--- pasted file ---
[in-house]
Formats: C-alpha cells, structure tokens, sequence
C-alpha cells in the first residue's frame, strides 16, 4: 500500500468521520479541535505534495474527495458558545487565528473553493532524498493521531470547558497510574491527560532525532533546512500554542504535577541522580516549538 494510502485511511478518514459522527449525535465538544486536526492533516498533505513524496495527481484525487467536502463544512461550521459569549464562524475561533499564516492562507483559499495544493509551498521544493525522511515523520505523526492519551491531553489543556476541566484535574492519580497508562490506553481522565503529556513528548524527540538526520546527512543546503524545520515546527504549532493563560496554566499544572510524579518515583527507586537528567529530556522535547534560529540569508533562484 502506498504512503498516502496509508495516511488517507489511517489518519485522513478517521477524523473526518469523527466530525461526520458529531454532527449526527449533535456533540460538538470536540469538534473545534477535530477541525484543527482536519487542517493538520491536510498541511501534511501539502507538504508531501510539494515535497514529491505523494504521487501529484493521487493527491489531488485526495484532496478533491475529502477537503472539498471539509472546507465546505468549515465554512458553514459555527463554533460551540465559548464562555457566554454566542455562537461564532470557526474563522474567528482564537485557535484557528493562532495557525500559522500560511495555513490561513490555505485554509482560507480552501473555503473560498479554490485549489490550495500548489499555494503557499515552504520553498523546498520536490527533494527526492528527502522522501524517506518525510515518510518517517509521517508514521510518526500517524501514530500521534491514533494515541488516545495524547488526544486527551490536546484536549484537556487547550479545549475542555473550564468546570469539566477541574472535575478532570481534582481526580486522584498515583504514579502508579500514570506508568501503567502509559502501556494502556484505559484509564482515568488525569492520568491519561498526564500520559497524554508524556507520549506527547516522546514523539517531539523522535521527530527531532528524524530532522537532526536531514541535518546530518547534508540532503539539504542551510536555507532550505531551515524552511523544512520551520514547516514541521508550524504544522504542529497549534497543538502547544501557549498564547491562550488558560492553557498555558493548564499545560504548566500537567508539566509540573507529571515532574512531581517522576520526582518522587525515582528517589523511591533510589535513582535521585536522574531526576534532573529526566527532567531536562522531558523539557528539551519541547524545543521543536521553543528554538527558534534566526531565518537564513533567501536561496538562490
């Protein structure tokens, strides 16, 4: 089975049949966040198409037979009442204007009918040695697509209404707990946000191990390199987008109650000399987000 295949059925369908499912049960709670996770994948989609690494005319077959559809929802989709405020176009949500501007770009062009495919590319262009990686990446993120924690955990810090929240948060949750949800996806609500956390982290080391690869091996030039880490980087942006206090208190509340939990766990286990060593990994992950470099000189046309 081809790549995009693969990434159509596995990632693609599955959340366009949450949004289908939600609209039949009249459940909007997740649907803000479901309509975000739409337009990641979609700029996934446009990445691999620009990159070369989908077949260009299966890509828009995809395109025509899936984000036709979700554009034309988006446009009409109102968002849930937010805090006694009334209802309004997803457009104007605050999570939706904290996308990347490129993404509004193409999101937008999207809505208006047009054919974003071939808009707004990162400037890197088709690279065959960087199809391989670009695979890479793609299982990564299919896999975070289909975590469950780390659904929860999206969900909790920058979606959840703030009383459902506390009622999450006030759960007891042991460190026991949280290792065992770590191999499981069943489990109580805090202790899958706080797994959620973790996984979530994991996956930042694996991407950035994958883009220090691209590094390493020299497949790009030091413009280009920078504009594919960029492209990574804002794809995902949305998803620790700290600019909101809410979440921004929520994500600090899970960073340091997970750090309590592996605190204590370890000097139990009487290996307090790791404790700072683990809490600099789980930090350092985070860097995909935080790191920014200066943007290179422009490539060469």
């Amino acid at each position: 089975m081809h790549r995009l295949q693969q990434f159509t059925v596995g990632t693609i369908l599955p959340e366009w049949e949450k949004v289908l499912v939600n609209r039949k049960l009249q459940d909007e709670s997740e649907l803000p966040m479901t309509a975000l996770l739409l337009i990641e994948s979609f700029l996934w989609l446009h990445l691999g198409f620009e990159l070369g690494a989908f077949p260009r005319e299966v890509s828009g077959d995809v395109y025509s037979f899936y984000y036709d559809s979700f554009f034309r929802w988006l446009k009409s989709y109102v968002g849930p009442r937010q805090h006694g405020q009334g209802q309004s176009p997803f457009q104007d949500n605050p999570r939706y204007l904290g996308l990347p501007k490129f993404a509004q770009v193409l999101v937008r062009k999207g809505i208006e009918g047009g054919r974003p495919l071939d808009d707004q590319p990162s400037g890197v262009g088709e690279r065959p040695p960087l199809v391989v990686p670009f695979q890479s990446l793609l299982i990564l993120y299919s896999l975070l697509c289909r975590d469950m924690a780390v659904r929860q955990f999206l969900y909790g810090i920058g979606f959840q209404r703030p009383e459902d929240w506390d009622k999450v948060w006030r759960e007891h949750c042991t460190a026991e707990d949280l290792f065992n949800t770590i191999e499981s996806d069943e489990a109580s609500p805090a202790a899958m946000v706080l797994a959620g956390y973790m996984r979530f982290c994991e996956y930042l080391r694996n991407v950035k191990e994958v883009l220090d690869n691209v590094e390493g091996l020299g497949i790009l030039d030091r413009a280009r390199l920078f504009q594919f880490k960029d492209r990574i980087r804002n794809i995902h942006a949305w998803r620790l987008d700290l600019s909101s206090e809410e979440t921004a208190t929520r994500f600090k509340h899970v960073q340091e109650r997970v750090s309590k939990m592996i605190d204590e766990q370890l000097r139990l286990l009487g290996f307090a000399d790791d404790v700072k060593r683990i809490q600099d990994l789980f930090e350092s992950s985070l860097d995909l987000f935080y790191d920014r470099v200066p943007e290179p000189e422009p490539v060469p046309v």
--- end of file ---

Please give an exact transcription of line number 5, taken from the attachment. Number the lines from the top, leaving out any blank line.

């Amino acid at each position: 089975m081809h790549r995009l295949q693969q990434f159509t059925v596995g990632t693609i369908l599955p959340e366009w049949e949450k949004v289908l499912v939600n609209r039949k049960l009249q459940d909007e709670s997740e649907l803000p966040m479901t309509a975000l996770l739409l337009i990641e994948s979609f700029l996934w989609l446009h990445l691999g198409f620009e990159l070369g690494a989908f077949p260009r005319e299966v890509s828009g077959d995809v395109y025509s037979f899936y984000y036709d559809s979700f554009f034309r929802w988006l446009k009409s989709y109102v968002g849930p009442r937010q805090h006694g405020q009334g209802q309004s176009p997803f457009q104007d949500n605050p999570r939706y204007l904290g996308l990347p501007k490129f993404a509004q770009v193409l999101v937008r062009k999207g809505i208006e009918g047009g054919r974003p495919l071939d808009d707004q590319p990162s400037g890197v262009g088709e690279r065959p040695p960087l199809v391989v990686p670009f695979q890479s990446l793609l299982i990564l993120y299919s896999l975070l697509c289909r975590d469950m924690a780390v659904r929860q955990f999206l969900y909790g810090i920058g979606f959840q209404r703030p009383e459902d929240w506390d009622k999450v948060w006030r759960e007891h949750c042991t460190a026991e707990d949280l290792f065992n949800t770590i191999e499981s996806d069943e489990a109580s609500p805090a202790a899958m946000v706080l797994a959620g956390y973790m996984r979530f982290c994991e996956y930042l080391r694996n991407v950035k191990e994958v883009l220090d690869n691209v590094e390493g091996l020299g497949i790009l030039d030091r413009a280009r390199l920078f504009q594919f880490k960029d492209r990574i980087r804002n794809i995902h942006a949305w998803r620790l987008d700290l600019s909101s206090e809410e979440t921004a208190t929520r994500f600090k509340h899970v960073q340091e109650r997970v750090s309590k939990m592996i605190d204590e766990q370890l000097r139990l286990l009487g290996f307090a000399d790791d404790v700072k060593r683990i809490q600099d990994l789980f930090e350092s992950s985070l860097d995909l987000f935080y790191d920014r470099v200066p943007e290179p000189e422009p490539v060469p046309v």